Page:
‘De-colonising the curriculum’

ETHER Blog Post: ‘De-colonising the curriculum’ and enabling the telling of whole, diverse stories

by Kate Fellows

Over the last few months, we have had a few conversations with local primary teachers (teaching age 5-11) that have begun thus…

‘Hello Leeds Museums and Galleries, what resources have you got for a Windrush topic? We thought we would add that in to diversify our curriculum…’

We listened, and then asked why. Just ‘dropping in a Windrush topic’ is a good start, but doesn’t address some of the wider, deeper biases within the subjects and methodologies in the English education system that can lead to ‘othering’. However, those phone calls did enable us to open up a conversations with teachers about making the changes together using cultural learning as a starting point.

We did some thinking. With our collections colleagues, we thought about how there is no single story related to most of our objects, and that to tell just one story about something doesn’t give the full picture. We thought about the language we use in terms of commemoration of the past and current celebration of our diverse city, and the language that schools use.

Language has power. Words can draw us together or separate us. ‘Decolonising’ is one of those words. It’s politically loaded. It’s meant to be positive action, but does the ‘de-‘ part make the action negative? Always defining it through an othering process of ‘not being’?

We talked to other people. We asked what ‘decolonising’ meant to fellow museum learning professionals in their work. The responses were varied in language, but all encompassed the same ideas of ‘recognising and actively working to eliminate bias which came with historical imperial power’, ‘broadening perspectives’, ‘questioning narratives’, ‘amplifying voices’, ‘giving others control’, ‘co-produced’. One person raised the question of whether ‘decolonising’ as a term is deceptive in itself, because, as museums, we are institutions with colonial collections and we can never truly decolonise. More food for thought.

We also asked teachers and teacher trainees and found that ‘decolonising’ means very little in a school setting. As a concept, it seems confusing and potentially unobtainable. Many trainees didn’t know how to approach it amongst the perceived limitations of exam board specs, the National Curriculum, or outside of traditional subjects where you may encounter diverse stories or bias, such as history or literacy.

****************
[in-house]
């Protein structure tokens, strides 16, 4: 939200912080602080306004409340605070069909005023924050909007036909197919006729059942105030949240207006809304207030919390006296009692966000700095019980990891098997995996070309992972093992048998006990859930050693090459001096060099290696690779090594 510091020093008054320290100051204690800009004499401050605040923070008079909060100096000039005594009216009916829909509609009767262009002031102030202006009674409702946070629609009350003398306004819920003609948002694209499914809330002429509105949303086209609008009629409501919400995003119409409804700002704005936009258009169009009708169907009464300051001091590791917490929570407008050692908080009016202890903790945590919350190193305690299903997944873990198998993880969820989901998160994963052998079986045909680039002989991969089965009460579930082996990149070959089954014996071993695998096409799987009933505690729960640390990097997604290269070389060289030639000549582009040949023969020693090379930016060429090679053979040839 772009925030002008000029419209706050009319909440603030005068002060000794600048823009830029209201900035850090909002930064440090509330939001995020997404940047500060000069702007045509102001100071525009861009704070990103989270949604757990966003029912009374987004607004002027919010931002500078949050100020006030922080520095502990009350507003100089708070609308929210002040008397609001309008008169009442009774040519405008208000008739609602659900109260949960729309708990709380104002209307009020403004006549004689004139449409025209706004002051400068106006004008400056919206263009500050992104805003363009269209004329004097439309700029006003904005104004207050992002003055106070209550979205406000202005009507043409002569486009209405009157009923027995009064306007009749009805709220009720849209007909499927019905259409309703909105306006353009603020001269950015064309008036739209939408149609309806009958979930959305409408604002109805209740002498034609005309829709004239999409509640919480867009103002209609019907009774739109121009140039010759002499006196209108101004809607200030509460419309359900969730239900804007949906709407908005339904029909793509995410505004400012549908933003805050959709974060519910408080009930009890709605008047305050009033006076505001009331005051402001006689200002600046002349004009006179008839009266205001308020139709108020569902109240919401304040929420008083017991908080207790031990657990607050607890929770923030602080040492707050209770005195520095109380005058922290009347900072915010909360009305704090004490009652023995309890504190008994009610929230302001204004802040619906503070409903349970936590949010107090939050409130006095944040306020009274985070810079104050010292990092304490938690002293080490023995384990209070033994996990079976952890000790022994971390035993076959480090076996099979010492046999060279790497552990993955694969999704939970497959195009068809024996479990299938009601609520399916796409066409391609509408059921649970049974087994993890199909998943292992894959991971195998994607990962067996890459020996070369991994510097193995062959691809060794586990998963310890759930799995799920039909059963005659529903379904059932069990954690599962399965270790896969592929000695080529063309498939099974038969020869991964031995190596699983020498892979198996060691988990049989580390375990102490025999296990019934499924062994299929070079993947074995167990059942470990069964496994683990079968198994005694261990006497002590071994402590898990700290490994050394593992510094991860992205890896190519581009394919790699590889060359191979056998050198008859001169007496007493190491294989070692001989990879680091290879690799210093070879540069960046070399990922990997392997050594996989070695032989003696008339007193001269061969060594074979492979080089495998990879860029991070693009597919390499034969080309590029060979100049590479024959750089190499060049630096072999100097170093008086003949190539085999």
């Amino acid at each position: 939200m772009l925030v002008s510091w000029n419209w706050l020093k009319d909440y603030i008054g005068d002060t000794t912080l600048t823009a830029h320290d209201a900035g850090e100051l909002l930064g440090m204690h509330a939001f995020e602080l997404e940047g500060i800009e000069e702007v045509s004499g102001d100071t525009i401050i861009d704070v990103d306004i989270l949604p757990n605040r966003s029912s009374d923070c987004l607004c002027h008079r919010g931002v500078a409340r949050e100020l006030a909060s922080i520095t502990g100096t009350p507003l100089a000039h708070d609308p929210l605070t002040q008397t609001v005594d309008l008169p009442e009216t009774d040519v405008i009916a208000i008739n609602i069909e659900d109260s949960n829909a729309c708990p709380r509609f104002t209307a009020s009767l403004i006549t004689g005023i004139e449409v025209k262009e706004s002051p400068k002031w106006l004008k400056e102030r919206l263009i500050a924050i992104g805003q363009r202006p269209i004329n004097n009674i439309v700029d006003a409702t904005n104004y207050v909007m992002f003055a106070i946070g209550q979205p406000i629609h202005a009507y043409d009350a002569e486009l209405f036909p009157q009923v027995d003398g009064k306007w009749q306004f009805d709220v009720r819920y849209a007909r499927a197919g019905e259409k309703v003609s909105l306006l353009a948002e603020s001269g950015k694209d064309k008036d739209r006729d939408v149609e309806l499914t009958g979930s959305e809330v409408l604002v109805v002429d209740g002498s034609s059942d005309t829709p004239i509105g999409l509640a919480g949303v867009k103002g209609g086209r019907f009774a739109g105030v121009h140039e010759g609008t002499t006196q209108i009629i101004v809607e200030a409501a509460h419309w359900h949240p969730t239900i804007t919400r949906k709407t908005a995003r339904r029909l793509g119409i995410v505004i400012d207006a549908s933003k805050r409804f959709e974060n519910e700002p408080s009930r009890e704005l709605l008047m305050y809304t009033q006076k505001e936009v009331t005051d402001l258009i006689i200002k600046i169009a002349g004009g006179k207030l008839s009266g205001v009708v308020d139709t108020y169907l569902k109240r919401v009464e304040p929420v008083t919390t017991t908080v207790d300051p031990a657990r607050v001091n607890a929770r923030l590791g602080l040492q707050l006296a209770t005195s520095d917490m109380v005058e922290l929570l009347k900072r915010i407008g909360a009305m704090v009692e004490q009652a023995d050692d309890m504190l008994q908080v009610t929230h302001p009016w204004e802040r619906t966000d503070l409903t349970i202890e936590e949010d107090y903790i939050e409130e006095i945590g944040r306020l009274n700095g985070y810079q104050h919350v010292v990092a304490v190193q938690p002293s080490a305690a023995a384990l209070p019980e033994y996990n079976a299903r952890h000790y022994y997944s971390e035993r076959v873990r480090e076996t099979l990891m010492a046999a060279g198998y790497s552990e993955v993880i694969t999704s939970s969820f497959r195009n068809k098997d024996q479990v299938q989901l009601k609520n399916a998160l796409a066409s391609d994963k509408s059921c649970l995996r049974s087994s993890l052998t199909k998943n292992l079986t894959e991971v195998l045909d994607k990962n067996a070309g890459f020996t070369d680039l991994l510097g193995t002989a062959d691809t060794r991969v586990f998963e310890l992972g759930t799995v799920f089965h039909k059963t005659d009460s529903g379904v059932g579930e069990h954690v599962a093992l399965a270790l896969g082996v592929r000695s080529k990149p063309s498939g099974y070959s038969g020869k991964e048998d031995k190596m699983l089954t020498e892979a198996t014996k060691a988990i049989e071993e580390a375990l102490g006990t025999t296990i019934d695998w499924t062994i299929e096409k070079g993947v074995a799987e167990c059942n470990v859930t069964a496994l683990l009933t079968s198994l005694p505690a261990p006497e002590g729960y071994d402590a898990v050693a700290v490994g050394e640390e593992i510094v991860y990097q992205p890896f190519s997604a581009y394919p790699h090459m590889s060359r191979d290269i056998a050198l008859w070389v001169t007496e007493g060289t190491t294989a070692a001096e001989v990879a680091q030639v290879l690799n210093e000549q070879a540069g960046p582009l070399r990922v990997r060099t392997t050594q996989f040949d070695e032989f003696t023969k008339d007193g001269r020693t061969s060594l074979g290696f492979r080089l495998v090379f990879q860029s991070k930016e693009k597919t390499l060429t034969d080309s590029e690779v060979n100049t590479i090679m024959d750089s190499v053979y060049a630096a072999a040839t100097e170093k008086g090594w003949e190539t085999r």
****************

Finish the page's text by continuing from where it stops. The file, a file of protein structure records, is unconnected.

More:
So, how else can we frame the conversation?

We used active language. We talked around facilitating the telling of ‘whole narratives’, rather than simple ‘one-sided stories’. This is active, enabling language. It reduces the perceived limitations and makes the discussion less confusing. Most people recognise there’s usually more than one side to every story.

We asked questions. We worked with schools to begin planning and reshaping parts or all of their curriculums. We asked them questions about how they plan their curriculums…

  • What is the intent behind your curriculum? This is an OFSTED focus about the purpose of what teachers are teaching, the structure they use to teach and the content within it.
  • Where’s the local relevancy for your pupils?

Then we went into detail on different subjects and topics taught across primary schools, such as…

  • When you teach your Explorers topic in Yr1 (pupils aged 5-6), how do you present that? Whose voices do the pupils hear, or not? What are your gaps? Does this raise more fundamental ideas and concepts that might need to be shifted? How much support do your teachers need to teach this? Do they recognise their own biases?
  • Do you centre your ancient Egyptians topic in the context of an African civilisation? How do you relate that to what’s going on around the globe at that time? Is that a better connection for your rocks and fossils topic (linked to ancient tool making)? What examples might you be able to bring in to make it a more rounded picture?
  • What books are you reading in literacy, or scientific language are you using in class? What do they say about our biases?

We changed what and how pupils are taught. We mapped the newly developed curriculums against multifaceted objects and stories in our collections, resourced them through MyLearning.org and our school membership scheme including loans boxes of objects, and delivered whole school CPD for staff so that everyone is comfortable teaching sensitive topics and exploring colonial legacy.

Changing what and how our children are taught, means that pupils in our city are exploring whole, diverse stories that are relevant for them in their school, and help them to make sense of their locality, ground them in their city, and help us all to celebrate the Leeds we have now. It filters through every discipline and is more than just ‘dropping in a Windrush topic’. Pupils now meet regularly with whole stories, and are seeing that people and situations are complex. If they apply that throughout their lives, then they will be able to meet people with different world views with respect and engagement.

And that’s how we change the world, one step at a time.

Click here to read more about Kate Fellows